Guatemalan President Jimmy Morales is coming to Washington to finalize negotiations with President Trump on a “safe third country agreement” that would be an egregious violation of law and common decency.
In a particularly egregious violation of law and common decency, the Trump White House is pressing U.S. diplomats to negotiate a “safe third country agreement” with Guatemala. If implemented, it will put the lives of thousands of Central Americans at great risk. Alarmed, Eric Schwartz, president of Refugees International, took the unusual step of writing a letter to the State Department’s top acting lawyer, urging he and his office cease involvement in efforts to secure the agreement.
Refugees International President Eric Schwartz comments on the tragic image of Oscar Alberto Martinez Ramirez and his 23-month-old daughter Valeria from El Salvador whose deaths are the inevitable result of inhumane and unconscionable policies that prevent people from seeking asylum in safety and dignity.
In a video message, Refugees International President Eric Schwartz shares thoughts on the tragic image of Oscar Alberto Martinez Ramirez and his 23-month-old daughter Valeria from El Salvador whose deaths are the inevitable result of policies that prevent people from seeking asylum in safety and dignity.
The number of forcibly displaced people worldwide increased by more than 2 million in 2018 reaching a record 70.8 million, according to the UNHCR. The world took notice of the plight of refugees after Syrians began streaming into Europe in 2015. But while refugees are no longer appearing in the headlines, their plight endures. Are the global powers taking notice? What can they do to lessen the load on developing nations? Guests: Eric Schwartz- President of Refugees International and former U.S. Assistant Secretary of State for Population, Refugees and Migration Chris Boian- Spokesperson for UNHCR, the UN Refugee Agency Samuel Witten- Acting Asst. Secretary of State, Population Refugees & Migration (2007-2009) and former State Department deputy Legal Advisor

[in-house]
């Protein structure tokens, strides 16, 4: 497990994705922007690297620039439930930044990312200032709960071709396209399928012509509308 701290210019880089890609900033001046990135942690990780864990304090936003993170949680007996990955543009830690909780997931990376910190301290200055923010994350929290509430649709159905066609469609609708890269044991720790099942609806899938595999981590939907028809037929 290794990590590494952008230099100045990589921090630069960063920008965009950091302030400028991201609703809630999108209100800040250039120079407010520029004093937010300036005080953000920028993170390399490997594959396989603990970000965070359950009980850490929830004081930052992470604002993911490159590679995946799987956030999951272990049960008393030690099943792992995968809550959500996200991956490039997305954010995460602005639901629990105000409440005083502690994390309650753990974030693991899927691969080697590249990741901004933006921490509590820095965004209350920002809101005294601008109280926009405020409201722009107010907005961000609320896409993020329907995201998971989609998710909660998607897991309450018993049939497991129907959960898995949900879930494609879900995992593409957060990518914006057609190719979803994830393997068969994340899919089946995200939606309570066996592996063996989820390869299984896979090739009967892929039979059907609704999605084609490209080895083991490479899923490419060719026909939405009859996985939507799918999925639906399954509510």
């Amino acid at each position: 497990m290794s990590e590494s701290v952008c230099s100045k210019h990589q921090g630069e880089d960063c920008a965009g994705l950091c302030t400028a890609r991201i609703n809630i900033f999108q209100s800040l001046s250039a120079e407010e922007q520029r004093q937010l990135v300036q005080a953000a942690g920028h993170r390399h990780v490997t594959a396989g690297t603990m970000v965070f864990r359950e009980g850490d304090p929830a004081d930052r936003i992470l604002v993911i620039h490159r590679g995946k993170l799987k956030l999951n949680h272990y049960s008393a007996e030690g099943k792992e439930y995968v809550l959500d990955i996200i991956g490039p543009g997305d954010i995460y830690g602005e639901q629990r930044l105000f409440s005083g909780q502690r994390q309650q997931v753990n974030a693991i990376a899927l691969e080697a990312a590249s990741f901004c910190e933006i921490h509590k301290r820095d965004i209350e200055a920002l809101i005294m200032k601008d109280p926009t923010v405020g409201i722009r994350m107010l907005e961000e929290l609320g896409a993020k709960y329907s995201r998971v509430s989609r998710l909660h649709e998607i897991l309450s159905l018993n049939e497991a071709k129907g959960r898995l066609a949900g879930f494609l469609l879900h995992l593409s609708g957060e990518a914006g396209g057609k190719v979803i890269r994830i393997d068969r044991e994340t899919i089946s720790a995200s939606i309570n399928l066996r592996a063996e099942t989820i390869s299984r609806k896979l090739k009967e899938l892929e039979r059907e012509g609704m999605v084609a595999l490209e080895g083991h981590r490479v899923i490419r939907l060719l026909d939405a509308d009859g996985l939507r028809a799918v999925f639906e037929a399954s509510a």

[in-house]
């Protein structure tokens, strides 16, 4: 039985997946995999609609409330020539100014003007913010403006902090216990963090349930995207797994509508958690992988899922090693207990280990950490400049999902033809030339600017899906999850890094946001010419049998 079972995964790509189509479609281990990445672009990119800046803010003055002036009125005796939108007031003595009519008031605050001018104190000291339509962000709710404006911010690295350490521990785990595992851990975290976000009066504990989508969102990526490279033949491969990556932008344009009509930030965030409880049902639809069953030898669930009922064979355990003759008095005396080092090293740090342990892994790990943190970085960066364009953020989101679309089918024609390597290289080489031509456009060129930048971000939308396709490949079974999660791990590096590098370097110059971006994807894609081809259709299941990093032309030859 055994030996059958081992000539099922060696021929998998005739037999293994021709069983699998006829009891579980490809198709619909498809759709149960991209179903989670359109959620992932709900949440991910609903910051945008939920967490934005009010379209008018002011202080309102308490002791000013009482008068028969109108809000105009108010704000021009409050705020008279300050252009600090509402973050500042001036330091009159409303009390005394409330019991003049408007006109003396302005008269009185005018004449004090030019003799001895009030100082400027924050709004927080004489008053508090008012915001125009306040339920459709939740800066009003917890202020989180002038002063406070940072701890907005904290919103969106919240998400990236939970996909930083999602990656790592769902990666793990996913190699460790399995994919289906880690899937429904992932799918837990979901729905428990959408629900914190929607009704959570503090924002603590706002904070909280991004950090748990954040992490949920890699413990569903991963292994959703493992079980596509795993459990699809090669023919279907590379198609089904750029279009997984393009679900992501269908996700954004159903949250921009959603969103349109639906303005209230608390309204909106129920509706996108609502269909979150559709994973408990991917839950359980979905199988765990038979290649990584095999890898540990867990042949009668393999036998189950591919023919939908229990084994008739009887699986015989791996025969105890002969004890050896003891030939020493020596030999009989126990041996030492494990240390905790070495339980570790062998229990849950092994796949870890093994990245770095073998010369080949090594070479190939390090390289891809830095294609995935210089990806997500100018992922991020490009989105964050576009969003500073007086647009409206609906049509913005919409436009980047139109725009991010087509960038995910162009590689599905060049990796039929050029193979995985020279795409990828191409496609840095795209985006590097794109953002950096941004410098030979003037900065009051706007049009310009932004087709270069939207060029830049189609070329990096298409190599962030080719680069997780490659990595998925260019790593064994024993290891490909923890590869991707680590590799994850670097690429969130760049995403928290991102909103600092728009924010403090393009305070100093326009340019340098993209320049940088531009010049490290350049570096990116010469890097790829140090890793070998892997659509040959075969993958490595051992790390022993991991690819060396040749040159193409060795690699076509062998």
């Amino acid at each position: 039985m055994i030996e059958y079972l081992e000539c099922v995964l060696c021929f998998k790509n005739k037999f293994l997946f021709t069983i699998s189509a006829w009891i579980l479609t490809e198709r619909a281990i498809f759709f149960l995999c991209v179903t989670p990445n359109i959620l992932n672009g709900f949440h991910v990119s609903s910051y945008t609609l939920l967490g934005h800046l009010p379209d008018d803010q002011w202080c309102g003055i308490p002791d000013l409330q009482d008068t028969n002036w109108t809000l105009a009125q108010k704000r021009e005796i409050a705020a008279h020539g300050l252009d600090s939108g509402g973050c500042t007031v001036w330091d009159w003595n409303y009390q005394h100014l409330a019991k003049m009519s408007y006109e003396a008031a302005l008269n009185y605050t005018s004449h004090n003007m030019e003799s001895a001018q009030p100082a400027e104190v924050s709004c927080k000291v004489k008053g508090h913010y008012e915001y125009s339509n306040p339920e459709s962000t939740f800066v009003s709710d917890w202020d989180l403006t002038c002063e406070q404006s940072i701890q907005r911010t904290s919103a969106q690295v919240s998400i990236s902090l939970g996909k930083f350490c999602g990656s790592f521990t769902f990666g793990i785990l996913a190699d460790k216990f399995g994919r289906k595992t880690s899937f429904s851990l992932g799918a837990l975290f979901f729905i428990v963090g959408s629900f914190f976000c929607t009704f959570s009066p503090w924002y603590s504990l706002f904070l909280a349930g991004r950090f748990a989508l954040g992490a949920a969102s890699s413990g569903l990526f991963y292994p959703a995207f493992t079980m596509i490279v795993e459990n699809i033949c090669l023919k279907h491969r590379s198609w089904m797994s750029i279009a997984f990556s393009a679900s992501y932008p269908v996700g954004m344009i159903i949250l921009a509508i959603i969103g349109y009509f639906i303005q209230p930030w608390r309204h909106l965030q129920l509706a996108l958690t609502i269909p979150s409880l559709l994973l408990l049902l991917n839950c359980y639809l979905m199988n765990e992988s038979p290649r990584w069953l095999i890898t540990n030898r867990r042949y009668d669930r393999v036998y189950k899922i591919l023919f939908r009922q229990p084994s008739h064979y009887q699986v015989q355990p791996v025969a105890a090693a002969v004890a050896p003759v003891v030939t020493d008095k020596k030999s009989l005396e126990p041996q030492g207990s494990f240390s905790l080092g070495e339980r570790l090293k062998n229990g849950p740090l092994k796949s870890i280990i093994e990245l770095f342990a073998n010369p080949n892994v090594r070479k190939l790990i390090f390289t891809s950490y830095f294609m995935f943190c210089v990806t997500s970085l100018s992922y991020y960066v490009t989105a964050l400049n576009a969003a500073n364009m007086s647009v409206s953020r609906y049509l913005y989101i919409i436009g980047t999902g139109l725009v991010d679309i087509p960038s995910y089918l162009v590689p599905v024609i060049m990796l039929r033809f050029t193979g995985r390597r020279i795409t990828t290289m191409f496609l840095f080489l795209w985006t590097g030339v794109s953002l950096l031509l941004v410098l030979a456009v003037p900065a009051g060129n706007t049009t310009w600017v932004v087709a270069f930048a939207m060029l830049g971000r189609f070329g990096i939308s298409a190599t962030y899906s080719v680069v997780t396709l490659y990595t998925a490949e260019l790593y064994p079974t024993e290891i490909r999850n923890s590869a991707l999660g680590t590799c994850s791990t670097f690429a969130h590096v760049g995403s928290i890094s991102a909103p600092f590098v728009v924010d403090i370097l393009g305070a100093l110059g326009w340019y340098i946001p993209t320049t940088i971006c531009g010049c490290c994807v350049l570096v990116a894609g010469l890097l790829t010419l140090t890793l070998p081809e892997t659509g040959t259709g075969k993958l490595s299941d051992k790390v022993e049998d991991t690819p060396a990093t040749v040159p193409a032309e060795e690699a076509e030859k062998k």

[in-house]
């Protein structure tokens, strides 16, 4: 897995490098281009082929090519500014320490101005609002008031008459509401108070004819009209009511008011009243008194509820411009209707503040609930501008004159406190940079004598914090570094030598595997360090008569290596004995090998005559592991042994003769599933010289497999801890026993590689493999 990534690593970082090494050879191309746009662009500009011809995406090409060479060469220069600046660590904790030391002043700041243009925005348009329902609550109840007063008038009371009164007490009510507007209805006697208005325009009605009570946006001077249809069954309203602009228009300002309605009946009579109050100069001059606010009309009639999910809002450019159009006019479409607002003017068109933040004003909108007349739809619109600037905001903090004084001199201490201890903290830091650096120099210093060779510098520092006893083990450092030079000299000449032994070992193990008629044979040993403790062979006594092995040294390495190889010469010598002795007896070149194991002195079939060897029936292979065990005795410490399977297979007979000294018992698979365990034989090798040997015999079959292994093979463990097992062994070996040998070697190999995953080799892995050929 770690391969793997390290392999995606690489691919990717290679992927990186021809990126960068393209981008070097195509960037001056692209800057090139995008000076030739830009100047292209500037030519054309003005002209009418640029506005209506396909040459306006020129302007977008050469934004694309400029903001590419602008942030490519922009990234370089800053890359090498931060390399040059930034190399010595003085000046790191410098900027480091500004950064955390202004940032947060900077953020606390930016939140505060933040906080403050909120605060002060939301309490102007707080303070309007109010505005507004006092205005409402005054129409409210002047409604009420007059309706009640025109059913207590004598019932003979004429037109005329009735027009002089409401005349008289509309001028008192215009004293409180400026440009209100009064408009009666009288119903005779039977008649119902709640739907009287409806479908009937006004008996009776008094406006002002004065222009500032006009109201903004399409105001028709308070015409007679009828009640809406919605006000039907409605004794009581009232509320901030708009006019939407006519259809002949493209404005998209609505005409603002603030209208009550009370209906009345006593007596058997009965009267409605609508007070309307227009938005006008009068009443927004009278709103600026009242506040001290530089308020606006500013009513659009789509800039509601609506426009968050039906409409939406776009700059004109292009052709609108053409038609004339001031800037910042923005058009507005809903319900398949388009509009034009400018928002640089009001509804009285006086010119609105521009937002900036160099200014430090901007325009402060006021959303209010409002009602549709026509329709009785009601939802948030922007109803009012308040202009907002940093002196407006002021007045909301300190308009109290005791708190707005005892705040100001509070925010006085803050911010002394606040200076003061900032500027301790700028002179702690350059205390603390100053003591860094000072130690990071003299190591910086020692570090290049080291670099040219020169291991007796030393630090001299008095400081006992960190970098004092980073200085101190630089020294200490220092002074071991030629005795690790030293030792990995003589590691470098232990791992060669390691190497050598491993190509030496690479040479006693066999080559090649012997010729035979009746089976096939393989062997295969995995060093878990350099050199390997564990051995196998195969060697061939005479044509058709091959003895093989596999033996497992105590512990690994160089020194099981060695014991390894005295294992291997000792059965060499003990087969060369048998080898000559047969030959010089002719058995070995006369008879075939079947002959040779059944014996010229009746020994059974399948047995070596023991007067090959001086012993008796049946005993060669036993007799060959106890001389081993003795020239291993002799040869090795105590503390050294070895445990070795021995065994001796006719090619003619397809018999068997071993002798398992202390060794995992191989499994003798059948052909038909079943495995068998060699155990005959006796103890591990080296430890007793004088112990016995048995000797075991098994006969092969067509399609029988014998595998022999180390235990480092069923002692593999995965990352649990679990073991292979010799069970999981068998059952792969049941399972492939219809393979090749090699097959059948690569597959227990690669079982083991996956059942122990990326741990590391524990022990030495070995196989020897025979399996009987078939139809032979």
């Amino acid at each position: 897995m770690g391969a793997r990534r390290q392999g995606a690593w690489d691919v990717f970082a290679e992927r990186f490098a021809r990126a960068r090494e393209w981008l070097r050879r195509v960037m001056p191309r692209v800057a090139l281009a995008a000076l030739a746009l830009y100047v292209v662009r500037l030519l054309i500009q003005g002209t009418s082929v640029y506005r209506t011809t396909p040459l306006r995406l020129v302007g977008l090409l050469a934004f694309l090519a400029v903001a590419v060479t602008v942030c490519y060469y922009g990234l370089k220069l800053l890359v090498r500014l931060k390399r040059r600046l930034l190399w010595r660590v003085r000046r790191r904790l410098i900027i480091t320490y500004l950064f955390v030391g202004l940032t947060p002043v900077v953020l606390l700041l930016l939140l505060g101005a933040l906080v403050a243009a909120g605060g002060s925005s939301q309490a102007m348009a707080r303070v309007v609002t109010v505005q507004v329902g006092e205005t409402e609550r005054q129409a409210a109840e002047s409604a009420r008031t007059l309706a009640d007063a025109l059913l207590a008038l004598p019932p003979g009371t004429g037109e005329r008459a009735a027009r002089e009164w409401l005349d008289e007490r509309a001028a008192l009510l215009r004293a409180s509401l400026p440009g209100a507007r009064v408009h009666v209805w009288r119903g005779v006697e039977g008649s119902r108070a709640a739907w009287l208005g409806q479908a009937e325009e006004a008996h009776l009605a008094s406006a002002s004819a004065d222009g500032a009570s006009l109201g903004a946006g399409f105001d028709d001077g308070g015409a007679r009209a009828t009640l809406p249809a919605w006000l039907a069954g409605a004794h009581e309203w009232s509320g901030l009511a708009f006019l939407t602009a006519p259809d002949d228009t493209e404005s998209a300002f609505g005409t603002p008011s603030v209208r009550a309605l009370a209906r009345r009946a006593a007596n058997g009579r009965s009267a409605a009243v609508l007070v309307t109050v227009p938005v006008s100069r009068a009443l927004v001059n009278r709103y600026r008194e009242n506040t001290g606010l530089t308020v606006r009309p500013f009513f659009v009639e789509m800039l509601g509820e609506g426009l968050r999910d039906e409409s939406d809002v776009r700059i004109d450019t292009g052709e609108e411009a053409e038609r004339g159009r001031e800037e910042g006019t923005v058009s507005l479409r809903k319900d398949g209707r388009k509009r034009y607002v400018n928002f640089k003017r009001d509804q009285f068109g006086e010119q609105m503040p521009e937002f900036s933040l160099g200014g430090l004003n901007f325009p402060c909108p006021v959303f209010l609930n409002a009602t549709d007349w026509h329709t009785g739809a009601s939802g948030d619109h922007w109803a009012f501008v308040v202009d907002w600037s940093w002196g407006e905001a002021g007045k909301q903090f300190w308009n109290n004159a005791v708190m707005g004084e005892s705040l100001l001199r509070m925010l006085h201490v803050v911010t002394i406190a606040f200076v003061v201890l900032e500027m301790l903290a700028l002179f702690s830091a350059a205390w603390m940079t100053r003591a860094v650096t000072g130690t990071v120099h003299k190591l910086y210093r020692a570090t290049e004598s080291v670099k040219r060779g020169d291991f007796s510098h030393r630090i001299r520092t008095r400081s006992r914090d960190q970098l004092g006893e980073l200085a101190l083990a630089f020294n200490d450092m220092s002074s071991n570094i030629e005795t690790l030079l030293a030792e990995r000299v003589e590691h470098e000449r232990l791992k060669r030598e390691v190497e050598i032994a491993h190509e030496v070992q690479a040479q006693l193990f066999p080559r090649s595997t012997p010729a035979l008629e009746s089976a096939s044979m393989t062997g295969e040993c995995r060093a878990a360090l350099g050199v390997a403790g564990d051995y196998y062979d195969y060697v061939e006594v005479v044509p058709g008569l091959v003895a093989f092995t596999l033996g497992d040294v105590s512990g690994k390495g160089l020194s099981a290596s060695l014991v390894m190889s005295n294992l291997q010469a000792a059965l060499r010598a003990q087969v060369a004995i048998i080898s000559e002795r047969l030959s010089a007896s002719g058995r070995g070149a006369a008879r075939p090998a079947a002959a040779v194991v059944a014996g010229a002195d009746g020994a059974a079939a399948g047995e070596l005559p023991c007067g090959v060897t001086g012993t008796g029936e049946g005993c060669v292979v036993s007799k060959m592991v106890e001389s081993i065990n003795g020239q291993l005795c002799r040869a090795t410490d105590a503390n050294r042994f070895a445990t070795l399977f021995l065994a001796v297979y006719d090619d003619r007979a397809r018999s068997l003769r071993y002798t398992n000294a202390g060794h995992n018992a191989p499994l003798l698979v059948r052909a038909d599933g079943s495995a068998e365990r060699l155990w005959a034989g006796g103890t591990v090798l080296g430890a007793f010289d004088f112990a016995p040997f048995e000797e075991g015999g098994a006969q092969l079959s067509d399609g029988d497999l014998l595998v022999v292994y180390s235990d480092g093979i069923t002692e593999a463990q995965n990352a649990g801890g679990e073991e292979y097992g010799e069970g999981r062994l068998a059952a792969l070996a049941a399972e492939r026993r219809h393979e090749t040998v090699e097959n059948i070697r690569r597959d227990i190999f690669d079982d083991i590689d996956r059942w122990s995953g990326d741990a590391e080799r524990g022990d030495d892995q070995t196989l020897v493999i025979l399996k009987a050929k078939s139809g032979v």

In remarks at Saint John’s Church, Refugees International President Eric Schwartz explains that for many tens of thousands of Central Americans—and even hundreds of thousands—forced migration is fueled by well-founded fears of women, men, and children about serious and striking abuses of their human rights.
The U.N. estimates that 2019 could see the exodus of some 2.1 million Venezuelans, adding to the 3.3 million who have already fled political and economic turmoil under President Nicolás Maduro.
If those projections hold true, neighboring Colombia will likely receive the lion’s share of refugees, solidifying the country’s role at the front line of the crisis.
Eric Schwartz is the president of Refugees International, and commends Colombia for keeping its borders open and allowing those fleeing Venezuela to access basic services.
“In an awful situation, Colombia is standing up and doing pretty much the right thing.”
But Refugees International warns in a new report that that could change if Colombia fails to get more international support.
Remember, 7 million Colombians remain internally displaced by fighting between the government and FARC rebels. And even though the two sides signed a peace deal in 2017, Colombia has a long way to go to help those whose livelihoods were destroyed by decades of war.
If the Venezuelan refugee issue distracts from that effort, attitudes toward refugees could change.
“In any situation where there are large numbers of people fleeing and trying to seek refuge, there are challenges with respect to host communities, and I think the government of Colombia could very much use the financial support of the international community in addressing what some of those host community concerns might be.”
To do that, Schwartz suggests those donating to the refugee response also could help Colombia ensure its domestic peace process is successful.
And crucially, Colombia can’t be left to deal with the refugee crisis by itself, lest a go-it-alone approach to migration prevail.
“We know what the worst case looks like. All you have to do is look in other parts of the world where governments are shutting borders. It means that people who are at risk suffer much more significantly, that more people die and that governments use hate-filled rhetoric to stoke polarization.”
Trump promised to crack down on what he called the abuse of the asylum process and delivered a stern warning to a group of Central American migrants slowly making their way through Mexico, who have set their sights on the United States.
"The president has willfully and cynically vilified an asylum-seeker population composed of vulnerable children, women, and men," said Eric Schwartz, president of Refugees International.
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The Trump administration slashed the number of refugees it will permit into the United States next year by 30 percent. The new ceiling is 30,000 — that's 15,000 fewer than this year.
RI president Eric Schwartz joins NPR’s Morning Edition to discuss refugees in the United States.